“Make me less so I want more (More)” – this line talks about how women are the most targeted by any industry. Women earn less than men, but they are the ones making most of the purchases. Whole markets depend on women buying their products, and we’re not only talking about the fashion and beauty industry, but food, house appliances and any household item depend on a woman’s decision. When it comes to the fashion and beauty industry, things take a more dramatic turn. Women are always told to improve themselves from an early age. Whether it’s makeup, skincare, haircare, fashion choices and even diets, physical activities, recreational and spiritual activities, women are on a constant search for improvement, in almost all cases at least focused on their appearance. Even though this is not a new phenomenon, consumerism has stressed the fact that women are imperfect and need many products to become desirable individuals.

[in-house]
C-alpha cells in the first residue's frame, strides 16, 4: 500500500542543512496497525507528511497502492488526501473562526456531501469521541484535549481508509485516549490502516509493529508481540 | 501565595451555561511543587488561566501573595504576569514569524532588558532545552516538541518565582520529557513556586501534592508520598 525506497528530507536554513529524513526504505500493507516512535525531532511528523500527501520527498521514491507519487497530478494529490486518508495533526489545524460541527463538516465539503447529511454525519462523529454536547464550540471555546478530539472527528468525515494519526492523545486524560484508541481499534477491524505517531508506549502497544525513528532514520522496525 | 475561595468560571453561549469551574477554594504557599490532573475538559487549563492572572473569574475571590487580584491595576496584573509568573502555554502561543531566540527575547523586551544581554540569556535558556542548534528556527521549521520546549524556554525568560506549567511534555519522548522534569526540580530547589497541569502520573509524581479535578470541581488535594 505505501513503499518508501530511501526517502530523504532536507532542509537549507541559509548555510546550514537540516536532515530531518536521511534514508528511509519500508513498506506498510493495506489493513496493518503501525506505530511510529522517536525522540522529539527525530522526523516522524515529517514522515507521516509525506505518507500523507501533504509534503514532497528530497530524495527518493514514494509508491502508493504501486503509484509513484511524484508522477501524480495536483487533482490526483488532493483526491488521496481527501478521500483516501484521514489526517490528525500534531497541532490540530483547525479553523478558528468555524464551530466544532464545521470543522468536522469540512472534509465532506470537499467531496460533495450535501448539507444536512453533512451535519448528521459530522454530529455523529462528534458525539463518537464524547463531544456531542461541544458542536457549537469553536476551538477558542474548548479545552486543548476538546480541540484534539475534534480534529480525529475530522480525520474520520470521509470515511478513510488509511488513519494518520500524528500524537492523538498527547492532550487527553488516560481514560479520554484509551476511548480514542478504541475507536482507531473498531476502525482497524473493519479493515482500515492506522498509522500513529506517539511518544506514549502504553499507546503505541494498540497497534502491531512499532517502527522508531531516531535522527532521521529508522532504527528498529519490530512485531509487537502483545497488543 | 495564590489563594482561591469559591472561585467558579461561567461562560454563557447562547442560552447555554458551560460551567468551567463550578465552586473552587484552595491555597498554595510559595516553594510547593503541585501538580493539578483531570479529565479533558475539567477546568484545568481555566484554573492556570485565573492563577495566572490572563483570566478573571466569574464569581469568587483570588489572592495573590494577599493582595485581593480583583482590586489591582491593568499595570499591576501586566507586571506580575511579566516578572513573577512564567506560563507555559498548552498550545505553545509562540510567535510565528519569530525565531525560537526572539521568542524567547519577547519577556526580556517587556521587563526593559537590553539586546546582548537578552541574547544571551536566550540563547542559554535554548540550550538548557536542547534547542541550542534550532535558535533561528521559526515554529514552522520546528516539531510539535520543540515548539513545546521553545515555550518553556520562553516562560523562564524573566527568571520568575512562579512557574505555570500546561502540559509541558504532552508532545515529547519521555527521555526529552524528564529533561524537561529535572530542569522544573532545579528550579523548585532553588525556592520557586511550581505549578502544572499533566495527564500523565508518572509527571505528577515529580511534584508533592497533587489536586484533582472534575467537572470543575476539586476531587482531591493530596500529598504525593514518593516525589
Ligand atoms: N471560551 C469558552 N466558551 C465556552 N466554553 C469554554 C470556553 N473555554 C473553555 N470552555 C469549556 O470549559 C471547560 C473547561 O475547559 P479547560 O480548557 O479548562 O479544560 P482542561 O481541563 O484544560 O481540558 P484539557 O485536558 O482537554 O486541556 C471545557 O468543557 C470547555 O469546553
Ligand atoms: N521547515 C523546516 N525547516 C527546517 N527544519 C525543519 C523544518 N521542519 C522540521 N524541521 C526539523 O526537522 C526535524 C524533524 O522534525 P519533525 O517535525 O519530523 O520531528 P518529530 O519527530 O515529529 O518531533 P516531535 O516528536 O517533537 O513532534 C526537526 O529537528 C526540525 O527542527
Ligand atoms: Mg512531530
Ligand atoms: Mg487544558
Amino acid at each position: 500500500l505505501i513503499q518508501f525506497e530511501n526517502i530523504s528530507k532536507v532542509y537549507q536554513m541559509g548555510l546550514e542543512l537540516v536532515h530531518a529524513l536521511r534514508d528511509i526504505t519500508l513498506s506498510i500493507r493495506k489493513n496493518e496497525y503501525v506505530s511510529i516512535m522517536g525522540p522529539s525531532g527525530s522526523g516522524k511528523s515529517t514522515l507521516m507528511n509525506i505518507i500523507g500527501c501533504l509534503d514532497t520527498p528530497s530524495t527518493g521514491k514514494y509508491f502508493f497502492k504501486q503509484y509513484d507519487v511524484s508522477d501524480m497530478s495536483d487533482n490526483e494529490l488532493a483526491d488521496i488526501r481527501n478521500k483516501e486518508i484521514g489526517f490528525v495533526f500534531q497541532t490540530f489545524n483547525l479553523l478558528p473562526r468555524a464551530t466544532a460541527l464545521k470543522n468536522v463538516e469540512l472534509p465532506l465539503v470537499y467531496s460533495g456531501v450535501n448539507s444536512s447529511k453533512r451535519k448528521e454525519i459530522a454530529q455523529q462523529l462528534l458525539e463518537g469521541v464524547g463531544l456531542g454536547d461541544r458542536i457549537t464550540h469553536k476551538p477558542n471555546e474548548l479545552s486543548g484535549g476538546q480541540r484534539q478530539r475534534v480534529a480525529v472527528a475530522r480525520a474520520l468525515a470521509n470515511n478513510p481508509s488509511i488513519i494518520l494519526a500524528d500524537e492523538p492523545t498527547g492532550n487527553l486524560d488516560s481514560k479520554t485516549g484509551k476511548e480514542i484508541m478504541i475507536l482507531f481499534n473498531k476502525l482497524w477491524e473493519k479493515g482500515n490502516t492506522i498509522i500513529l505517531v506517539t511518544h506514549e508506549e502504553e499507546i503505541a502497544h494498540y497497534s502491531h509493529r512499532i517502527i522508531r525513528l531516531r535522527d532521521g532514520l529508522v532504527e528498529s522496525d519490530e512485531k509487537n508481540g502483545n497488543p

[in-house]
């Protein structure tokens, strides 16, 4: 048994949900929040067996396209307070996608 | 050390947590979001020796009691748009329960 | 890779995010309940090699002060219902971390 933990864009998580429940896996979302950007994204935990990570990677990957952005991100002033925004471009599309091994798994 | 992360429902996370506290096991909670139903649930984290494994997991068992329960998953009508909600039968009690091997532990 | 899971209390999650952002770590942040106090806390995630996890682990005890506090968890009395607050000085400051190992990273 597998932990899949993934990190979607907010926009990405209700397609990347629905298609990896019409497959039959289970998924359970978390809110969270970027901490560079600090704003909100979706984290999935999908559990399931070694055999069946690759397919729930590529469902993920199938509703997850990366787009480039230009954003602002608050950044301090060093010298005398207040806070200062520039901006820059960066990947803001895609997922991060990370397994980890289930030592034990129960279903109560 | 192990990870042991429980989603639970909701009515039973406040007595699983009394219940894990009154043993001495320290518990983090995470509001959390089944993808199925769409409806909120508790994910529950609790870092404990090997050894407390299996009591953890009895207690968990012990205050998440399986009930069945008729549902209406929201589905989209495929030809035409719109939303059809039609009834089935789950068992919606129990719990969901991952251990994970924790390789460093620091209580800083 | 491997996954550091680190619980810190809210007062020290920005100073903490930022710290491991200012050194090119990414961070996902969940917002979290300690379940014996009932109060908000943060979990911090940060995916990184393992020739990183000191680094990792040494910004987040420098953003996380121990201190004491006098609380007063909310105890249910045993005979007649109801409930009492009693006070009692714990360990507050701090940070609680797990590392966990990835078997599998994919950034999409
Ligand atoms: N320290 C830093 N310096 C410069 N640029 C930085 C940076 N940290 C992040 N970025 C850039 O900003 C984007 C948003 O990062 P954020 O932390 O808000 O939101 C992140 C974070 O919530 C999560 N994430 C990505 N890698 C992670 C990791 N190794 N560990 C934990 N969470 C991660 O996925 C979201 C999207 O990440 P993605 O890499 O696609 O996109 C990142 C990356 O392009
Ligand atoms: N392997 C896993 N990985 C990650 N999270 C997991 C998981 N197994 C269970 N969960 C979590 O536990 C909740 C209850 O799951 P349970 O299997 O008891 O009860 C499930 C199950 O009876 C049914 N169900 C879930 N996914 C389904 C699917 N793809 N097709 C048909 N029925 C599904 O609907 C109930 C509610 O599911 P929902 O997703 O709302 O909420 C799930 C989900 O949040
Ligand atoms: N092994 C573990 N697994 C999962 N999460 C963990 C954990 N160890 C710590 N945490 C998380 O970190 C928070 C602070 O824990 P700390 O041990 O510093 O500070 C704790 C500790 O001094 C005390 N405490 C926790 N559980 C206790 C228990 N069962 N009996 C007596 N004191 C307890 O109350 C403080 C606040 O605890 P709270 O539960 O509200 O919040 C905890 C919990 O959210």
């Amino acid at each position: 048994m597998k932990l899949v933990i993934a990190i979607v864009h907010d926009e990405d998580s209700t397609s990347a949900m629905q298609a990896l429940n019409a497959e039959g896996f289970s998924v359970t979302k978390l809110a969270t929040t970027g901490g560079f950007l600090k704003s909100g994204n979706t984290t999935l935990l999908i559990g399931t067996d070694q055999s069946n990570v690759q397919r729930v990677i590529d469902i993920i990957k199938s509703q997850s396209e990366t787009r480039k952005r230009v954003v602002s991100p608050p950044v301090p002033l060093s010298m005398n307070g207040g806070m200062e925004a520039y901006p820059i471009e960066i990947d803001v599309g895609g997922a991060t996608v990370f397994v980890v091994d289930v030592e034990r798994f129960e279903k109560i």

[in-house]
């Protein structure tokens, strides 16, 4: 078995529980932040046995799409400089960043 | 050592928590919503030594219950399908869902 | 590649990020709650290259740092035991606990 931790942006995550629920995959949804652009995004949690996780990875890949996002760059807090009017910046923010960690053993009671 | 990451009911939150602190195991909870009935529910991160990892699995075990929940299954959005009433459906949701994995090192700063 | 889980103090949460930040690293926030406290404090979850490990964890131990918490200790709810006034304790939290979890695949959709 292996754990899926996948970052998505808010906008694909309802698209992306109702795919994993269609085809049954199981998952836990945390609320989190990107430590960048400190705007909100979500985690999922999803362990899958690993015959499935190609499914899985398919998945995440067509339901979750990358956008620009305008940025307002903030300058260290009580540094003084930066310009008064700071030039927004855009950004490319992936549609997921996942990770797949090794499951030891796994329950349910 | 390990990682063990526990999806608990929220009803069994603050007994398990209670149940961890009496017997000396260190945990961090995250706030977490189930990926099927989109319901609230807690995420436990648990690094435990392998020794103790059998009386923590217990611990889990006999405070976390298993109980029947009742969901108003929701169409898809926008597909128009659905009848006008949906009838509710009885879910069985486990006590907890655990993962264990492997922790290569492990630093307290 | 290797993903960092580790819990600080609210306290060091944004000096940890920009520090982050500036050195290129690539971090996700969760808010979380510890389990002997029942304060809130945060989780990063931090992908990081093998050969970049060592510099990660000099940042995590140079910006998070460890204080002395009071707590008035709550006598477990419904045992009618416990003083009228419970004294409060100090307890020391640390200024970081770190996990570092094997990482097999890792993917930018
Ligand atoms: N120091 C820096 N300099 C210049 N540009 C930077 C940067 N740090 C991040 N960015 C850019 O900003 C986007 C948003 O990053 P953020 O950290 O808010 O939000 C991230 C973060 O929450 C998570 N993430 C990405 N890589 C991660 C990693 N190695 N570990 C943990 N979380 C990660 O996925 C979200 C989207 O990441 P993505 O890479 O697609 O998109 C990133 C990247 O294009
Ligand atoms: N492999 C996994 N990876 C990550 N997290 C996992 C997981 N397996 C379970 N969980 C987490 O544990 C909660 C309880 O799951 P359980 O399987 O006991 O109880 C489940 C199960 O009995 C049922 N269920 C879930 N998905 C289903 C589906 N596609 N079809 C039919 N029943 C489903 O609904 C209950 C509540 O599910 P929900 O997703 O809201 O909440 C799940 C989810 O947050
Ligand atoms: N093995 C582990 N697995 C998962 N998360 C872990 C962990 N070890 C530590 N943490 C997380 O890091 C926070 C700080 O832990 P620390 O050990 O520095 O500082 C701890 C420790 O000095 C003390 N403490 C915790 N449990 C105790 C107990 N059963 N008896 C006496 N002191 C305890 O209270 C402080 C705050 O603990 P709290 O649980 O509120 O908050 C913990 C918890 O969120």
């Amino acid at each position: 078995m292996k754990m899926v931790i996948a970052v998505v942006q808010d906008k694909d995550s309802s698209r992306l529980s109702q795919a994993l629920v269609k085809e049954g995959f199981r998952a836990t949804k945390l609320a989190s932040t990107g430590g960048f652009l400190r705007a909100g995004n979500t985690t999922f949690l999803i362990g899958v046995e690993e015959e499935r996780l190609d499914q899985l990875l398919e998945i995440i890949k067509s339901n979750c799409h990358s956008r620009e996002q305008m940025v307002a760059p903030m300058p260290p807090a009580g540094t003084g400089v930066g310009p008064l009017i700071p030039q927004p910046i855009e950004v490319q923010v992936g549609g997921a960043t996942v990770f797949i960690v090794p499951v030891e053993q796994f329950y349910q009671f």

XS is a song that at first seems like a dumb pop song, but the lyrics and music video offer an important message about the world we live in right now. The music video supports the message, showing a person that is tortured and extracted “life essence” out of in order for people to consume it and be happy. The story of the music video refers to people (children as well) who suffer, for example in Asian countries, being slaves and living in dangerous and life-threatening conditions (cotton comes mainly from India, where it is treated with carcinogenic substances that cause cancer for the workers and most of the people that live in the vicinity of plantations), so that we can buy a bunch of new clothes every season. Our modern “dopamine dose” is dependent on the mountain of human lives taken every year that it requires. Regarding other songs from Rina Sawayama, Comme des Garçons, another popular song from her, talks about toxic masculinity and the male attitude and Akasaka Sad refers to the disconnect she feels towards her birthplace as an immigrant who spent almost all of her life abroad.